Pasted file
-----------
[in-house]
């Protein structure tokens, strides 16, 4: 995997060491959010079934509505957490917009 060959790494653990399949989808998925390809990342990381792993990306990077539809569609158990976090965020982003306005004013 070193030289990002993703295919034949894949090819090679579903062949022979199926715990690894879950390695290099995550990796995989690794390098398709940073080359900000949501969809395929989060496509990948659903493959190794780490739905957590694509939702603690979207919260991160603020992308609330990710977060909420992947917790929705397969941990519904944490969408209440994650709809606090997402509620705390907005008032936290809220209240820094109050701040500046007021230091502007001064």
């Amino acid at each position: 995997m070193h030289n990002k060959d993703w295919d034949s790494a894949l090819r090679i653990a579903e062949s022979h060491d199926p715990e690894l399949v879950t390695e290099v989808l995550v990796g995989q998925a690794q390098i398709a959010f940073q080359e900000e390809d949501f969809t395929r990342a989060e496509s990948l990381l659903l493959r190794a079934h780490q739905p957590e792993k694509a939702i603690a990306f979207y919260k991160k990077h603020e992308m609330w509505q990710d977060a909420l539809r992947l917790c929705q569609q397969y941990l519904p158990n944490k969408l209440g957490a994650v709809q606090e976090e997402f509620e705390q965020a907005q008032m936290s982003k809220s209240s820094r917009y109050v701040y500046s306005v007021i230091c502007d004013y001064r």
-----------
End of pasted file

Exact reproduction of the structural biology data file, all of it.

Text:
[in-house]
């Protein structure tokens, strides 16, 4: 995997060491959010079934509505957490917009 060959790494653990399949989808998925390809990342990381792993990306990077539809569609158990976090965020982003306005004013 070193030289990002993703295919034949894949090819090679579903062949022979199926715990690894879950390695290099995550990796995989690794390098398709940073080359900000949501969809395929989060496509990948659903493959190794780490739905957590694509939702603690979207919260991160603020992308609330990710977060909420992947917790929705397969941990519904944490969408209440994650709809606090997402509620705390907005008032936290809220209240820094109050701040500046007021230091502007001064």
């Amino acid at each position: 995997m070193h030289n990002k060959d993703w295919d034949s790494a894949l090819r090679i653990a579903e062949s022979h060491d199926p715990e690894l399949v879950t390695e290099v989808l995550v990796g995989q998925a690794q390098i398709a959010f940073q080359e900000e390809d949501f969809t395929r990342a989060e496509s990948l990381l659903l493959r190794a079934h780490q739905p957590e792993k694509a939702i603690a990306f979207y919260k991160k990077h603020e992308m609330w509505q990710d977060a909420l539809r992947l917790c929705q569609q397969y941990l519904p158990n944490k969408l209440g957490a994650v709809q606090e976090e997402f509620e705390q965020a907005q008032m936290s982003k809220s209240s820094r917009y109050v701040y500046s306005v007021i230091c502007d004013y001064r």